In most circumstances, when a model breaks down and ceases to provide valuable information, it gets tossed out the window. Not so with the Phillips Curve, which still informs the way today's central bankers think about the relationship between unemployment and inflation.
The unemployment rate has fallen from a peak of 10 percent in October 2009 to 5.1 percent in September. Yet wage growth has been flat-lining at 2 percent, year over year, while inflation remains non-existent, undershooting the Federal Reserve's 2 percent target for the last 3 1/2 years.
Alas, hope springs eternal.
"Some tentative hints of a pickup in the pace of wage gains may indicate that the objective of full employment is coming closer into view," Fed chief Janet Yellen said in July.
Closer, perhaps, but still over the horizon.
Yellen is perhaps the Fed official most closely associated with the Phillips Curve, the idea that there exists a trade-off between unemployment and inflation. Some history is in order.
The Phillips Curve originated with New Zealand economist A.W. Phillips, who plotted U.K. data on unemployment and wages from 1861 to 1957 and observed a consistent inverse relationship between the two. He published his findings in 1958.
"It was an ex-post relationship observed by Bill Phillips," said Michael Bordo, an economic historian at Rutgers University. "He didn't talk much about a trade-off."
That was left to those who followed. In 1960, Canadian economist Richard Lipsey provided the theoretical justification for the Phillips Curve based on the idea that wages adjust to an excess demand for labor. In the same year, Paul Samuelson and Robert Solow looked at the U.S. data and found periods when wage and unemployment rates moved inversely, as they did in the U.K., along with some gaping inconsistencies (1933-1941), which they explained in terms of New Deal policies.
The Samuelson and Solow paper was the first to suggest a possible role for government policy in influencing the perceived trade-off, with inflation now substituting for wages. And the timing was perfect: The 1960s witnessed the rise of Keynesian economists, who were only too happy to use government policy to reduce unemployment. Pretty soon, the Phillips Curve had made its way into academia (Samuelson's textbook, Economics) and was influencing policy makers in Washington (Economic Report of the President, 1962).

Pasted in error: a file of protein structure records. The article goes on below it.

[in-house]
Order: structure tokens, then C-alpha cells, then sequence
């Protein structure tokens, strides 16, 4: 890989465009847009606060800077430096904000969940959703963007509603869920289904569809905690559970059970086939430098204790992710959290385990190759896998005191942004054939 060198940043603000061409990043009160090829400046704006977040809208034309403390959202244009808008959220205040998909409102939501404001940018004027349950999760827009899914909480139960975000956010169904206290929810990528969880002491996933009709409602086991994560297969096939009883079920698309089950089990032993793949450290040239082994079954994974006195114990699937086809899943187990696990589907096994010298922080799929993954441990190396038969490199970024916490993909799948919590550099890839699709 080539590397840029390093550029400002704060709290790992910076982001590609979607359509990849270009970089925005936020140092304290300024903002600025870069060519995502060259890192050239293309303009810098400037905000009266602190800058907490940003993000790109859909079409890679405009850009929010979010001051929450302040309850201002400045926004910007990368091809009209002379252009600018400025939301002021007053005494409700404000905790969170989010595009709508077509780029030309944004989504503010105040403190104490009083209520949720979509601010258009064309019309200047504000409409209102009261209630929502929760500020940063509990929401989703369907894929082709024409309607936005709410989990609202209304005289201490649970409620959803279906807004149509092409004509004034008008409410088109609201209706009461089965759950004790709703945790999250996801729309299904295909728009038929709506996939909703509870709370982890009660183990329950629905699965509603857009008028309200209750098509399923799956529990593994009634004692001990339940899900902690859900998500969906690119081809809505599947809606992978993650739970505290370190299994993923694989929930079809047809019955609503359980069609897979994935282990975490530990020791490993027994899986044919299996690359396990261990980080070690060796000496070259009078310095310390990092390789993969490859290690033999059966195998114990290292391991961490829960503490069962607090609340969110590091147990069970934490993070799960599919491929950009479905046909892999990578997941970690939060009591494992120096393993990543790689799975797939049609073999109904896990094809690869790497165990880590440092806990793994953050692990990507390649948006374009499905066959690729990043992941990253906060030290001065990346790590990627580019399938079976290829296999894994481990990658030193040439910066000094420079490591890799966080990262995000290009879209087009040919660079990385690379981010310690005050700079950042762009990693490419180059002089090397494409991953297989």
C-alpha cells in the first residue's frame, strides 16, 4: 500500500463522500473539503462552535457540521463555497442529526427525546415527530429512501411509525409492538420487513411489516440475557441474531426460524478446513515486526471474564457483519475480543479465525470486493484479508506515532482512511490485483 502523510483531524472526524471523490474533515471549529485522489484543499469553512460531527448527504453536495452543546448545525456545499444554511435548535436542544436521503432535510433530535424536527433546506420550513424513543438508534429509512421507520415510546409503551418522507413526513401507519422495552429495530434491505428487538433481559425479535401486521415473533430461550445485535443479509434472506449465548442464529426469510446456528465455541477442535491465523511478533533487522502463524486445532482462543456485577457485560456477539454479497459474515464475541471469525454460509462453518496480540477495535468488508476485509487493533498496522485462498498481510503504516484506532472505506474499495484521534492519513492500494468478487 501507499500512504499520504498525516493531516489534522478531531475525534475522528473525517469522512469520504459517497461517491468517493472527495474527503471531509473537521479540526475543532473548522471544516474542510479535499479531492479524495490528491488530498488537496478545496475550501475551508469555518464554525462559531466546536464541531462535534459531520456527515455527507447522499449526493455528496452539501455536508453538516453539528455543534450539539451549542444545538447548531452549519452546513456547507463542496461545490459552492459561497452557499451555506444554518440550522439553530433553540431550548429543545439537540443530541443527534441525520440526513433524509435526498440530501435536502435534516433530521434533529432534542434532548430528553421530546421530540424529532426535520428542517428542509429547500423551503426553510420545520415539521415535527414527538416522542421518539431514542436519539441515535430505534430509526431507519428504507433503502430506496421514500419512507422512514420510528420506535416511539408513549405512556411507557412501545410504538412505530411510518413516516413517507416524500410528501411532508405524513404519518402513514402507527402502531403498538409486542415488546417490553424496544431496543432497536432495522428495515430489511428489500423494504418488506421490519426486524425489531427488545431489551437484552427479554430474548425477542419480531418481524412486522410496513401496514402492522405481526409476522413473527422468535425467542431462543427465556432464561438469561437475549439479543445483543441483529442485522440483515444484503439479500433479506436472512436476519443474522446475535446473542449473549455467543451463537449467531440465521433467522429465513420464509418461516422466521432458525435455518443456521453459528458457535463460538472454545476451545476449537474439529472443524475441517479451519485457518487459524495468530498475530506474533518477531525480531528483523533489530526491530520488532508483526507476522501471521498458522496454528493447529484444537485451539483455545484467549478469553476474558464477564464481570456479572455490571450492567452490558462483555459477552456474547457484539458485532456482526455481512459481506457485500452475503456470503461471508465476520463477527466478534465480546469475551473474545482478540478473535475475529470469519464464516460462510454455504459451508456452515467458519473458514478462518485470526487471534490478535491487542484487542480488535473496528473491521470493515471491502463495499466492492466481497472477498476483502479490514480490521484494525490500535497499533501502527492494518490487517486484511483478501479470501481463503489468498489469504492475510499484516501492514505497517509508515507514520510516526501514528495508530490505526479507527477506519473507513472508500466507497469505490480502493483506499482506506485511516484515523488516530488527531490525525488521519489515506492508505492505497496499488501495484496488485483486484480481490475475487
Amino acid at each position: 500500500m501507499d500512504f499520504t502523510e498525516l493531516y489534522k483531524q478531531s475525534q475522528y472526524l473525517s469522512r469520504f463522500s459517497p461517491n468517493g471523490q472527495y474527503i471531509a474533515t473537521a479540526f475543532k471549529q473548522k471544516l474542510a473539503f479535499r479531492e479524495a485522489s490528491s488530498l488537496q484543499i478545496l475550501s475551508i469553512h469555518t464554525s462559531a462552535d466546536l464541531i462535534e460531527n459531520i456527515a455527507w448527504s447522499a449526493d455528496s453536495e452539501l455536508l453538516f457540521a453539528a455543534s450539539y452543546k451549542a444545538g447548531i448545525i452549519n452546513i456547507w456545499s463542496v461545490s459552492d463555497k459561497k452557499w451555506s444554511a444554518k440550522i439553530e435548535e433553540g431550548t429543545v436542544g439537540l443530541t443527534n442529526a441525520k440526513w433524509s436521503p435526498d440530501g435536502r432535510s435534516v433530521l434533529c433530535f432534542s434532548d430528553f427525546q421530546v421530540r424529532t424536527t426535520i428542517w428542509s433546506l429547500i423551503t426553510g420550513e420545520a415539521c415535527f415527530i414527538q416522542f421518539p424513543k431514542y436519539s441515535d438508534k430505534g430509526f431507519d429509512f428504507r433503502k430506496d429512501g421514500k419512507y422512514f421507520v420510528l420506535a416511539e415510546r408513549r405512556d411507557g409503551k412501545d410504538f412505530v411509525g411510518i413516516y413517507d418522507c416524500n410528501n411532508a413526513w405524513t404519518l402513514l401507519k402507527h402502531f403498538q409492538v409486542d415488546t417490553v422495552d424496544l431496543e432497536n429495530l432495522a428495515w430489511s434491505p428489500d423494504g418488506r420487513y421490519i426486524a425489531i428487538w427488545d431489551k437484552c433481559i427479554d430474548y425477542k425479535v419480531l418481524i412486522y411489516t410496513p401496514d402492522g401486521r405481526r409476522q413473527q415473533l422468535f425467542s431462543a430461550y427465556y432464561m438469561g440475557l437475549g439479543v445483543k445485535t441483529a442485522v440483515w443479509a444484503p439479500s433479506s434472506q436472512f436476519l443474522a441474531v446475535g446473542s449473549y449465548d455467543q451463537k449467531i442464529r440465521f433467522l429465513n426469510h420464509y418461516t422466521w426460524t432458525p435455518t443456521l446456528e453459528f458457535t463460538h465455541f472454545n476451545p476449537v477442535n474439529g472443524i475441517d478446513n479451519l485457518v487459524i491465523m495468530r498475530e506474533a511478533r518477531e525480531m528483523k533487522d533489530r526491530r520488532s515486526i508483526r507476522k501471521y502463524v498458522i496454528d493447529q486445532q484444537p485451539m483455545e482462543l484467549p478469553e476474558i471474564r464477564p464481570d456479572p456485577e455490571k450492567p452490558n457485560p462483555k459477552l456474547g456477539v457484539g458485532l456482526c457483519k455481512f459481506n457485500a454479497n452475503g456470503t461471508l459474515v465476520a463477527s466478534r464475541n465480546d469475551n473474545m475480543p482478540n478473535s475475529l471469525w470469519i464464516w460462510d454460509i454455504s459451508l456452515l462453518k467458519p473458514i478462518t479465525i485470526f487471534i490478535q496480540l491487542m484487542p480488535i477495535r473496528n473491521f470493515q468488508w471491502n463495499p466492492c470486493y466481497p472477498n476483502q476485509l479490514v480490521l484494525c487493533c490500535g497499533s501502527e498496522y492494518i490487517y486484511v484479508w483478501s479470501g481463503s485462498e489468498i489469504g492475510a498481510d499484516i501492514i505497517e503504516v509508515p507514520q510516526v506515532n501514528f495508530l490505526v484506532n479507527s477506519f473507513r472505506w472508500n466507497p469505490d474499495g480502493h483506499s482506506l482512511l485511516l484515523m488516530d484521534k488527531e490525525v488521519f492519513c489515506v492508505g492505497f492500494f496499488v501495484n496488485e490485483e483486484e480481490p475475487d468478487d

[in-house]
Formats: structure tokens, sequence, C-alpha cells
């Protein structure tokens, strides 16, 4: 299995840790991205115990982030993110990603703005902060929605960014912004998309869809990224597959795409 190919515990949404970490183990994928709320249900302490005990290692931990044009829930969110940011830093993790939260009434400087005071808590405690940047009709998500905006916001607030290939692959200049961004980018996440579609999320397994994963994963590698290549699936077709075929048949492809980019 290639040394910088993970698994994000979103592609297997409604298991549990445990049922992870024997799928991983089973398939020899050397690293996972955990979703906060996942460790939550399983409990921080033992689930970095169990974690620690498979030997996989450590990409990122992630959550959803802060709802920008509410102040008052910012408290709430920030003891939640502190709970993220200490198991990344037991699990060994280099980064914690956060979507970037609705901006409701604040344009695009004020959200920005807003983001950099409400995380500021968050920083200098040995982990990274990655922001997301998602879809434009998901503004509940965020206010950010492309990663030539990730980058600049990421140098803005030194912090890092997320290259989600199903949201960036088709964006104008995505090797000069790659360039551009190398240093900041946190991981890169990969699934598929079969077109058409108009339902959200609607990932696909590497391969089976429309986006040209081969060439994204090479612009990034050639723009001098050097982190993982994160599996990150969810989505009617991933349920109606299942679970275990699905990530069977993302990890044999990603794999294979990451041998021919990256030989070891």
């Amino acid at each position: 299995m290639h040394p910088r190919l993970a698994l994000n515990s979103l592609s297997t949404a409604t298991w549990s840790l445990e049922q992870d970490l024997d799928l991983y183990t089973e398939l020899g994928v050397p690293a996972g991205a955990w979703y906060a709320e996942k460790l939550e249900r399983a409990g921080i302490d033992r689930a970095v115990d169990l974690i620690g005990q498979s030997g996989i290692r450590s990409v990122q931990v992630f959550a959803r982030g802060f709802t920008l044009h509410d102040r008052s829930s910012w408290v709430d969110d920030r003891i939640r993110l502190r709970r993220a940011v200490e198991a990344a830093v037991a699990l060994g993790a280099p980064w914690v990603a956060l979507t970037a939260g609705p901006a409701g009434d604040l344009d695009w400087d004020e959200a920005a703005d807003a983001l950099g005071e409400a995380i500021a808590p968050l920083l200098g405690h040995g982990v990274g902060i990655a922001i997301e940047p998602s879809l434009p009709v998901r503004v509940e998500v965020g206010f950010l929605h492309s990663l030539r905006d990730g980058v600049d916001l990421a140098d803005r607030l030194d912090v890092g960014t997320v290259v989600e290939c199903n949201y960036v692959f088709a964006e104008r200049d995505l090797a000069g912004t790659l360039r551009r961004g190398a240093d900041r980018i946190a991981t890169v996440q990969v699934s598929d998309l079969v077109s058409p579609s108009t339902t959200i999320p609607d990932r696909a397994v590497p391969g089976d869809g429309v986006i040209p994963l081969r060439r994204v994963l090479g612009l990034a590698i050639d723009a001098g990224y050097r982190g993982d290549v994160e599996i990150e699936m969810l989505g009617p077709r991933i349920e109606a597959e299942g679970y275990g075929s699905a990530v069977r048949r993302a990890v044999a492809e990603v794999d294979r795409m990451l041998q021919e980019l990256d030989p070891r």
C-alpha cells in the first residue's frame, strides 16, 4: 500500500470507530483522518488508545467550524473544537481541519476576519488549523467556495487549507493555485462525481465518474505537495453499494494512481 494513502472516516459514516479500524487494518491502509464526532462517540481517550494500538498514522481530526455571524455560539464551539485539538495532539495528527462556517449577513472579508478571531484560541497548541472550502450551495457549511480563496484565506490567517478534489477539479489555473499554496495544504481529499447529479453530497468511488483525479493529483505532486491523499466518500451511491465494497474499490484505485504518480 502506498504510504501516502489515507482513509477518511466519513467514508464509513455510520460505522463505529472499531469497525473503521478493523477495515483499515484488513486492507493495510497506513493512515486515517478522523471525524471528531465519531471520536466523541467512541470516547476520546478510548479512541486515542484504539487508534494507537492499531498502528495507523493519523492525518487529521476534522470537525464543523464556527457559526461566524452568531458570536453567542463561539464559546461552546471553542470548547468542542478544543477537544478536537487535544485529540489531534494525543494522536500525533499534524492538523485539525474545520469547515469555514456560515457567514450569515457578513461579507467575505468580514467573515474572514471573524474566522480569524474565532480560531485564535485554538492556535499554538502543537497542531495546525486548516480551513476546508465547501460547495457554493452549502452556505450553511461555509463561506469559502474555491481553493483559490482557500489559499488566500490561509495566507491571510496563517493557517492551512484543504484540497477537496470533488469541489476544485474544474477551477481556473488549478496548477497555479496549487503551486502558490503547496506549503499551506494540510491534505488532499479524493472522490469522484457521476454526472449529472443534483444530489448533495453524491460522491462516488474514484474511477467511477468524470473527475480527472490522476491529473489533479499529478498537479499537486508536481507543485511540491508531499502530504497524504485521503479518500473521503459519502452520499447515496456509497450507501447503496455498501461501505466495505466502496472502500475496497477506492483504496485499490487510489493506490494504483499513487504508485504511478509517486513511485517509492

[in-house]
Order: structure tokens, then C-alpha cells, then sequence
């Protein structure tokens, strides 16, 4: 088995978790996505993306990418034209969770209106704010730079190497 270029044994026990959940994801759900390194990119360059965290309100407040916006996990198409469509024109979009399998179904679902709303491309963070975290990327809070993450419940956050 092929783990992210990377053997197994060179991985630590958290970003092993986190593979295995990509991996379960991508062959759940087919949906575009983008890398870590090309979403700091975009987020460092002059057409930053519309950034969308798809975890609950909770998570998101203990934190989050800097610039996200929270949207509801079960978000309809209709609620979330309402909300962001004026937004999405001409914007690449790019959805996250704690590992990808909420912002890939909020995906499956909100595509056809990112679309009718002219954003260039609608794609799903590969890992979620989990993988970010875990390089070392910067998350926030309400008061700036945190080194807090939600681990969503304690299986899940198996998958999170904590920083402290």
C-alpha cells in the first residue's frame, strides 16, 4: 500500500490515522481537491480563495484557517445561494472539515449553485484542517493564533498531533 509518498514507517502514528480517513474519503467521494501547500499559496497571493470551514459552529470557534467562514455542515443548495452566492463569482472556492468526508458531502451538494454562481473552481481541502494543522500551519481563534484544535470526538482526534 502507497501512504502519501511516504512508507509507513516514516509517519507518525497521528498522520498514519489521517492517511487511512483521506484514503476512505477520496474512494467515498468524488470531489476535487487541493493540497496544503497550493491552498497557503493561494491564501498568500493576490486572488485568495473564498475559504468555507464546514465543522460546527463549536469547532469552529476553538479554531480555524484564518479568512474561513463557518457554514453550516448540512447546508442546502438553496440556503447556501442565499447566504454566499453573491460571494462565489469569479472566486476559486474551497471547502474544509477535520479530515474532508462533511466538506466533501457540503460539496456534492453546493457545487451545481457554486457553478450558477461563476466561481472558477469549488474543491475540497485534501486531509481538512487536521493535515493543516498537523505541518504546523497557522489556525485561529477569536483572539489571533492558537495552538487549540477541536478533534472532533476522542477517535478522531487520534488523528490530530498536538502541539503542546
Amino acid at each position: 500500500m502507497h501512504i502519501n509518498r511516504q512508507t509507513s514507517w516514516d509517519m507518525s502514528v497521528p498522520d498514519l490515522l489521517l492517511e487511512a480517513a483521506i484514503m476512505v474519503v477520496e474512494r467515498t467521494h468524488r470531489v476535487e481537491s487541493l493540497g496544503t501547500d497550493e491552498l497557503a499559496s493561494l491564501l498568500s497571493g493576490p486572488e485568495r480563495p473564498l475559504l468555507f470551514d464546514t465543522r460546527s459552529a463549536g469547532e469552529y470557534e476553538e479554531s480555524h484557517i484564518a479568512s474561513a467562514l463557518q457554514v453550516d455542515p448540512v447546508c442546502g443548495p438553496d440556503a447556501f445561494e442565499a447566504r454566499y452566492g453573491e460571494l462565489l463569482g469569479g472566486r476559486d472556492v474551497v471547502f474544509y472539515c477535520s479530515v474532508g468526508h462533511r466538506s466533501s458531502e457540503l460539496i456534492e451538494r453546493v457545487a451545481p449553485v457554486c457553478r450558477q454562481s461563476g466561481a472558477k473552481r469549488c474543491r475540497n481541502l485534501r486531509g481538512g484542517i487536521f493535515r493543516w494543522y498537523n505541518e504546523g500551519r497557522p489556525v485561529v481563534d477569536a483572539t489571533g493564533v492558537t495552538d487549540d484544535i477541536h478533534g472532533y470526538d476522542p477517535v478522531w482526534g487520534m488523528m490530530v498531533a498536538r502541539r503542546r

In the late 1960s, Edmund Phelps and Milton Friedman challenged the notion of any long-term trade-off between unemployment and inflation. In the long run, expansionary monetary and fiscal policies could only produce lower unemployment at the expense of permanently higher inflation because workers would realize their money wages weren't keeping up with inflation. Try as they might, policy makers could not influence some unobservable natural rate of unemployment.
The stagflation of the 1970s — high unemployment and high inflation — proved Friedman and Phelps correct. The misery index, or the sum of the two variables, peaked at 21.8 percent in 1980. Both unemployment and inflation declined through most of the 1990s. The current decade has seen low unemployment, at least as measured by the official rate, accompanied by minimal inflation.
Still, the idea of a trade-off between unemployment and inflation — and the Fed's role in facilitating it — persists to this day.
"I don't recall tracking the Phillips Curve any time at an FOMC meeting," said Al Broaddus, who was president of the Richmond Fed from 1993 to 2004. But "it's in the woodwork, in the infrastructure."
It's also in the Fed's econometric model, known as FRB/US. Former Fed chief Paul Volcker didn't subscribe to the Phillips Curve, according to Bordo. Alan Greenspan was a skeptic. Ben Bernanke had his hands full with a potential collapse of the financial system. Any trade-off between unemployment and inflation was supplanted by the one between life and death.
Yellen is a believer, not only in the Fed's mandate to deliver full employment in the context of stable prices but also in its ability to do so. Wages are almost always mentioned in the Fed minutes: something to the effect that the absence of wage pressure might be a sign that the natural rate of unemployment is lower than previously thought.
In the minutes from the March 17-18 meeting, a few participants dared to suggest that "wages might not be a useful yardstick" for evaluating labor market slack, citing some specific reasons — the long lags between a decline in unemployment and a pick-up in wages, for example — as to why not.
Over the years, various Fed officials have advocated a departure from the Phillips Curve to assess the stance of monetary policy. In the late 1980s, Fed Vice Chairman Manley Johnson introduced the idea of auction-market indicators — the Treasury yield curve, commodity prices and the foreign exchange value of the dollar — to a largely deaf audience.
The Phillips Curve has survived, even prospered, as a policy guide, perhaps because it has an intuitive appeal.
"As a general proposition, how can you avoid the notion that if you are pushing on the economy's capacity, wages and prices will rise?" Solow said to me in a phone interview.
As a general proposition, you can't. What about as an empirical relationship? Economists have looked for one but can't seem to find it. Even a layman would be hard-pressed to find a consistent inverse relationship between unemployment and inflation — or even an inconsistent one — from this graph.
The most definitive conclusion one can draw about an empirical relationship between unemployment and inflation should serve as a warning to policy makers who rely on it: There is a relationship. We're just not sure what it is right now.
This piece first appeared at e21, a project of the Manhattan Institute.